His meditations were interrupted by Marie, who came running into his study, laughing and clapping her hands. She snatched the pen from his fingers, and flung it on the floor.

"She is coming! She is coming!" she cried in jubilant tones.

"Who is coming?" asked Ludwig, surveying the young girl in surprise.

"Who? Why, the lady who is to be my mother--the beautiful lady from the manor."

"What nonsense, Marie! How can you give voice to such impossible nonsense?"

"But the vice-palatine would not be returning to the castle in _two carriages!" persisted the maid. "Come and see them for yourself!"

She drew him from his chair to the window in the dining-room, where his own eyes convinced him of the truth of Marie's announcement.

Already the two vehicles were crossing the causeway, and the baroness's rose-colored parasol gleamed among the trees. Deeply agitated, Count Vavel hastened to meet her.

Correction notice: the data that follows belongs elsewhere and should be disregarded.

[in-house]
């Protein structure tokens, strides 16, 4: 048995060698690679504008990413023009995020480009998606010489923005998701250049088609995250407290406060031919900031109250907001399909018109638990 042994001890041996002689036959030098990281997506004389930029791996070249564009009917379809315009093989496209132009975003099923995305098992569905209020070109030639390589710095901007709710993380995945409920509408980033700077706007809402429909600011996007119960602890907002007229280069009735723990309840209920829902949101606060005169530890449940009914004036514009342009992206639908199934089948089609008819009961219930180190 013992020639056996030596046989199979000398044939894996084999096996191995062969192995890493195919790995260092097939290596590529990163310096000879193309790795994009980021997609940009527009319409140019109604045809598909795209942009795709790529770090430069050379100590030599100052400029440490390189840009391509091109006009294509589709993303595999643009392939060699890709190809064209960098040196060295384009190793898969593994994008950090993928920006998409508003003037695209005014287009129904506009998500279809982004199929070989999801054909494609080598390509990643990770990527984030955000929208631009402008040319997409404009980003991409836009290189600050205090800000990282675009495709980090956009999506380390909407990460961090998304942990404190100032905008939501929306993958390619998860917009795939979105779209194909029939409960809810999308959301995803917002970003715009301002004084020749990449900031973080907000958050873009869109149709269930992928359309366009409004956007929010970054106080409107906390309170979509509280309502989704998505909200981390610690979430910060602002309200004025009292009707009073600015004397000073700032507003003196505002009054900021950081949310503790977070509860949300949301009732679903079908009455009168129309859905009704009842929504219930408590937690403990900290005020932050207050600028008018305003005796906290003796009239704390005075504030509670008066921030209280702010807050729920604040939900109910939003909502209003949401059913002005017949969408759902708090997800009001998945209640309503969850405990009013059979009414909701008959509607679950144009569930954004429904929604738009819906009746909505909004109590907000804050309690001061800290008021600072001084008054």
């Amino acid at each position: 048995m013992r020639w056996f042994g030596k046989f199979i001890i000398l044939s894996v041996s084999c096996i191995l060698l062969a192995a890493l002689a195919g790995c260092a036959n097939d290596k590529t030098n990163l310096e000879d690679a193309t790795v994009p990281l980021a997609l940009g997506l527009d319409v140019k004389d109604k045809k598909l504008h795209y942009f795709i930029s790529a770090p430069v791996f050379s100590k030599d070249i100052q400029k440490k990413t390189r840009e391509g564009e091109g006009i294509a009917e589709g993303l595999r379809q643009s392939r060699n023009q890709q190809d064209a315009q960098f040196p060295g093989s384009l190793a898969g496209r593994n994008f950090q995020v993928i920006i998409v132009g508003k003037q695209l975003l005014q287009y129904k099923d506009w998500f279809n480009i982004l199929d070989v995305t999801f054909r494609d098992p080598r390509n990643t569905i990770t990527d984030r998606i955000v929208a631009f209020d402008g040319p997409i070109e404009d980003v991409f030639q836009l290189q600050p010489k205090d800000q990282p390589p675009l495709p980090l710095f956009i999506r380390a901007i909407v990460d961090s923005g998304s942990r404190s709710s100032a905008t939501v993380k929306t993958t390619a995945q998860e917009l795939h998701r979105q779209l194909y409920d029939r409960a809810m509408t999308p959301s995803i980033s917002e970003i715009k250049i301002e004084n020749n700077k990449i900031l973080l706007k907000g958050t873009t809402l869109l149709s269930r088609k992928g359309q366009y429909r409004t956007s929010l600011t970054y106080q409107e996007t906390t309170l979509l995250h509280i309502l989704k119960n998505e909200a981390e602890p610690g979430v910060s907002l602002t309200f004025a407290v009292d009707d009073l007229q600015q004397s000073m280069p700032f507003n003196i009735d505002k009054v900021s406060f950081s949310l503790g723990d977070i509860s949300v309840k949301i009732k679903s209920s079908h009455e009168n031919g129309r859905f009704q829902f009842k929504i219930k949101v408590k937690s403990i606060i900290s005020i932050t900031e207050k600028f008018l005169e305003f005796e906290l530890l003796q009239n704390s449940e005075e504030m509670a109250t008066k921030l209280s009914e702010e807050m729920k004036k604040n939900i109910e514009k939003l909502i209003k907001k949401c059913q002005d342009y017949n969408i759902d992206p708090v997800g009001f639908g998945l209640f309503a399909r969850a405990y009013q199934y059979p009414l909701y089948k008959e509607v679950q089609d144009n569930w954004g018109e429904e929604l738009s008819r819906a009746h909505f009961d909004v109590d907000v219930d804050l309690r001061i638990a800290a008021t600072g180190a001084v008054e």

"May I come with you?" shyly begged Marie, following him.

"I beg that you will come," was the reply; and the two, guardian and ward, hand in hand, descended to the entrance-hall.

Baroness Katharina's countenance beamed with a magical charm--the result of the union of opposite emotions; as when shame and courage, timidity and daring, love and heroism, meet and are blended together in a wonderful harmony--a miracle seen only in the magic mirror of a woman's face.

While yet several paces distant, she held out her hand toward Count Vavel, and, with a charming mixture of embarrassment and candor, said:

"Yes, I am."

This was her confirmation of the words Vavel had spoken in the forest in the presence of the three dragoon officers: "She is my betrothed."

Vavel lifted the white hand to his lips. Then Katharina quickly passed onward toward Marie, who had timidly held back.